Somewhere, Trump and his team were no doubt smiling.
3. Trump won because the blood on the stage wasn't his.
Trump vet stunts hurt real veteran outreach

Trump vet stunt disrupts actual veteran outreach

01/28/16 09:49PM

Paul Rieckhoff, president and CEO of Iraq and Afghanistan Veterans of America, talks with Rachel Maddow about the non-partisan nature of his group and how Donald Trump's political stunts in the name of veterans actually hurts the cause by introducing disruptive, toxic politics. watch

Thursday's Mini-Report, 1.28.16

01/28/16 05:30PM

Today's edition of quick hits:

* Hmm:  "In January of 2015, when state officials were telling worried Flint residents their water was safe to drink, they also were arranging for coolers of purified water in Flint's State Office Building so employees wouldn't have to drink from the taps, according to state government e-mails released Thursday by the liberal group Progress Michigan.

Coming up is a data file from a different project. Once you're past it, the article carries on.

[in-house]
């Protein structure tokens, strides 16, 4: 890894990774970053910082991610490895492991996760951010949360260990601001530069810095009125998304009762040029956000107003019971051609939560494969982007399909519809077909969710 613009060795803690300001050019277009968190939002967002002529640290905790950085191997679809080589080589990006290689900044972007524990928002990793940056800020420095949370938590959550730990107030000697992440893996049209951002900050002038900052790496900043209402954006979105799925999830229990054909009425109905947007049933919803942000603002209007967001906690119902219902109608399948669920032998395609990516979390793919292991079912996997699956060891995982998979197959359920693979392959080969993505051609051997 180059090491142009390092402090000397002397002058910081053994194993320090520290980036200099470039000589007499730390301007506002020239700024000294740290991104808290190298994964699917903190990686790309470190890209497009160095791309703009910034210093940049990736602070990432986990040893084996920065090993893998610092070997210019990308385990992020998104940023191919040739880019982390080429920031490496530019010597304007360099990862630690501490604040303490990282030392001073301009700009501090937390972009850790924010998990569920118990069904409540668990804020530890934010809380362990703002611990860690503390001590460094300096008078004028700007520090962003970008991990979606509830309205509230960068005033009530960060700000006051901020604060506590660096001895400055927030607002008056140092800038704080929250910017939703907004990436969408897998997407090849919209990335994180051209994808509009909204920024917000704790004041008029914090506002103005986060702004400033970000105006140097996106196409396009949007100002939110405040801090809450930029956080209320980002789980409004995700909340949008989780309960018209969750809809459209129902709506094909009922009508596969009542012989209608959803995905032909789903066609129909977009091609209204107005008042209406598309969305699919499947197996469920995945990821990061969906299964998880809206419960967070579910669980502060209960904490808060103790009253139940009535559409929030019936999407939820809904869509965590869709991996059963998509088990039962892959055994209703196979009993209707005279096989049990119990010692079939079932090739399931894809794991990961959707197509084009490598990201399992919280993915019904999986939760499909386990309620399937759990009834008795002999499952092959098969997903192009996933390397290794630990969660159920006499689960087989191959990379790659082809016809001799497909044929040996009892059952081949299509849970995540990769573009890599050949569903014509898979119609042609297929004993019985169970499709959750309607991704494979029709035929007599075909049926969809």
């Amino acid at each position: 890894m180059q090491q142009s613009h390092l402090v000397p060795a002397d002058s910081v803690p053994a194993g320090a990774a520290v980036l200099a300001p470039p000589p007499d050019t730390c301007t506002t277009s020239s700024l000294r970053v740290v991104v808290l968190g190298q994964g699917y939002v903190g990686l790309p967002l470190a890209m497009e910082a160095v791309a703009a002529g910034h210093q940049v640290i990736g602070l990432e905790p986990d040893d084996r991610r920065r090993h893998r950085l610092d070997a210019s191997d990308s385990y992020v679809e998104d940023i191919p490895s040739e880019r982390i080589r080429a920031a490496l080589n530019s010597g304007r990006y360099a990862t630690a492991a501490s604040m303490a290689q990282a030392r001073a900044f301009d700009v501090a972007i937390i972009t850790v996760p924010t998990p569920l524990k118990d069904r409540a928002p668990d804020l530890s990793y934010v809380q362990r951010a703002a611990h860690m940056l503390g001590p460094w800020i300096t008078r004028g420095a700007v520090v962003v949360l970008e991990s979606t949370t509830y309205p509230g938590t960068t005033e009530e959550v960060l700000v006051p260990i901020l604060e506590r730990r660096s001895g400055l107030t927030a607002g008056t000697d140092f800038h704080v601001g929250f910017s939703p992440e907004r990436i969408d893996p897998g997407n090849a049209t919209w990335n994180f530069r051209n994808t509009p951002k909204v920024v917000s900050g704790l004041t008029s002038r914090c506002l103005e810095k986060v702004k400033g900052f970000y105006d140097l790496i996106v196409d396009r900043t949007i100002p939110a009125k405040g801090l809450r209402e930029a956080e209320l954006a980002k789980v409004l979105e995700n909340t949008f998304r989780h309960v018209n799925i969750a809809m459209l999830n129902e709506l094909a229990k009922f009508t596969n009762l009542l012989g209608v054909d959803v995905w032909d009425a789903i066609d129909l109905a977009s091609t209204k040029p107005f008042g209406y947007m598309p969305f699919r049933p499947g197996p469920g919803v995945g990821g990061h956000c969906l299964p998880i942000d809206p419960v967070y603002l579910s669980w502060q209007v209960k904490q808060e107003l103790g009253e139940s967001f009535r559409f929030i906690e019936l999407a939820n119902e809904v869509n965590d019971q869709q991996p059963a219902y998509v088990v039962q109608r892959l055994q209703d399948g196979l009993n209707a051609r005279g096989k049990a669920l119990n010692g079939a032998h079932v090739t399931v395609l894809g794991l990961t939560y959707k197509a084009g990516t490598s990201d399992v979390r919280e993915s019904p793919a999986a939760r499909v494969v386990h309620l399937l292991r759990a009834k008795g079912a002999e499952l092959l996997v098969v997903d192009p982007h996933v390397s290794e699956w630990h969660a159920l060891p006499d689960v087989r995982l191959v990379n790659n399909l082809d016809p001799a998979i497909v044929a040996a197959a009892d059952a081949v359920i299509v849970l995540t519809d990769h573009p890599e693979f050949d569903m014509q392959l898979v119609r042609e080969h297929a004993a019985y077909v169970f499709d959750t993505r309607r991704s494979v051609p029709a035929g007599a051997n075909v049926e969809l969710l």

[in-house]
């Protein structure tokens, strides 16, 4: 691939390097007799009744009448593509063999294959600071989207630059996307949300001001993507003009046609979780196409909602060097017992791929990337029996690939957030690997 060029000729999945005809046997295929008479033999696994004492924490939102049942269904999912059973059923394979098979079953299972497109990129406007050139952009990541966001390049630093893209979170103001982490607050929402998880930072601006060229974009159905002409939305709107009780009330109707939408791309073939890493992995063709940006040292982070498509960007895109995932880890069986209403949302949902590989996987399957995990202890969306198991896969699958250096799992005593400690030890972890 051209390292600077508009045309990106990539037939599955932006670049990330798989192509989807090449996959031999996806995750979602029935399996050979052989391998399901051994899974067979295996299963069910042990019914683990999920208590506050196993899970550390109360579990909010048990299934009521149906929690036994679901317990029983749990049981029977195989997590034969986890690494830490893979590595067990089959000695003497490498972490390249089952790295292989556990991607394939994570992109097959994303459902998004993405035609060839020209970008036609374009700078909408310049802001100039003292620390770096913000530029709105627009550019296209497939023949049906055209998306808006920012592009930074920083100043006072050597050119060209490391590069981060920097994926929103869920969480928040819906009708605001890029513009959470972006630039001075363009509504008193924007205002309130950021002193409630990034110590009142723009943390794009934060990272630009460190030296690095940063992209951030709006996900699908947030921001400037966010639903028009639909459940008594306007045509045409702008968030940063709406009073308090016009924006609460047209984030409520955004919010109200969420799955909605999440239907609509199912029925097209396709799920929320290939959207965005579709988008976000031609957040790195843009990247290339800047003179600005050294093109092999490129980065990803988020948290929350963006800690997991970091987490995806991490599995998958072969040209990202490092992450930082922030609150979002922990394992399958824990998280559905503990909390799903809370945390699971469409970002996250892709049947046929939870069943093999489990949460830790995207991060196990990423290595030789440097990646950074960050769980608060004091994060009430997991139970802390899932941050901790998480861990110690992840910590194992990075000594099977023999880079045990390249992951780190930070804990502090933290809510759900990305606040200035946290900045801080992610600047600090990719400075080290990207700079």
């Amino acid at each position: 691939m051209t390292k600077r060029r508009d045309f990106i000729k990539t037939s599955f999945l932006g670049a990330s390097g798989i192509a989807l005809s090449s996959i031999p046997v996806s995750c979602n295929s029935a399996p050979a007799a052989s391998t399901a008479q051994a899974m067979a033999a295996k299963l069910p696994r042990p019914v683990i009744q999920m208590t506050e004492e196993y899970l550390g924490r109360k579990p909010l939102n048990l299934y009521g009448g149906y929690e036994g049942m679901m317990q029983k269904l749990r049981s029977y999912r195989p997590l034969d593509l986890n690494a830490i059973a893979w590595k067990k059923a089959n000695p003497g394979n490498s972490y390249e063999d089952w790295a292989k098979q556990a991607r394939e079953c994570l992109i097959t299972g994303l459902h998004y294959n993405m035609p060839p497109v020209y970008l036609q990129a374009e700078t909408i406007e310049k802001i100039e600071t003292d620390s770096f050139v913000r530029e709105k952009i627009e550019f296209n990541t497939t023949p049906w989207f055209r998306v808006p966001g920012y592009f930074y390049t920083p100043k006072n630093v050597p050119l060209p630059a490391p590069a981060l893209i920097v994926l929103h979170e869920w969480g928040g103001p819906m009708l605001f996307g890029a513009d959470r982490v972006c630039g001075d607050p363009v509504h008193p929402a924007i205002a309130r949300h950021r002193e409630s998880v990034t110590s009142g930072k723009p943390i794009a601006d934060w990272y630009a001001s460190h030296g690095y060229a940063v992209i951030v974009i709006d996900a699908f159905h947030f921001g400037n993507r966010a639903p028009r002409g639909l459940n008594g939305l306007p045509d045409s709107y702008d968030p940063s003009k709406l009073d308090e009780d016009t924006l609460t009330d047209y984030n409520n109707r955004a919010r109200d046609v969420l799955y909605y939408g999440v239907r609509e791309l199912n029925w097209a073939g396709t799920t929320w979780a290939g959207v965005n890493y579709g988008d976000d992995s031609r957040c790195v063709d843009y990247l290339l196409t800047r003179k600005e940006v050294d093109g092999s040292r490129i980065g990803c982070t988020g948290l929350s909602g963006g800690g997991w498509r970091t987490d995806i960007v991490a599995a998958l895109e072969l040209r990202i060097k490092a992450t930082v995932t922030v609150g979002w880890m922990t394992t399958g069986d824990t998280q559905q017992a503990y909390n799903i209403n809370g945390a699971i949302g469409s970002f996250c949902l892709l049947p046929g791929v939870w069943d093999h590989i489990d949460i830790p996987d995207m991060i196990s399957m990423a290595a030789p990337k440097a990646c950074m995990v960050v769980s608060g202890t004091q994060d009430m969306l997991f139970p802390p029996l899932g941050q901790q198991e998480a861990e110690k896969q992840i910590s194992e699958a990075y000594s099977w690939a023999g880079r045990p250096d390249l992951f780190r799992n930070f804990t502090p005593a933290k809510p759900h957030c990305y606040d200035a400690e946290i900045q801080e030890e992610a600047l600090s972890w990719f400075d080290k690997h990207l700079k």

* Just four people? "Four anti-government holdouts remain in the armed occupation of a wildlife refuge in Eastern Oregon, and they will end the standoff if the government agrees not to prosecute one who is wanted on a felony warrant, a member of the group said Thursday."
* Related news from a newly filed FBI affidavit: "The day the occupation of the wildlife refuge began, the affidavit stated, an agent with the Bureau of Land Management said he was told by a county sheriff's officer that the group in control of the refuge 'had explosives, night vision goggles, and weapons and that if they didn't get the fight they wanted out there they would bring the fight to town.'"
* Alarm from WHO: "The World Health Organization rang a global alarm over the Zika virus on Thursday, saying the disease was 'spreading explosively' in the Americas and that as many as four million people could be infected by the end of the year."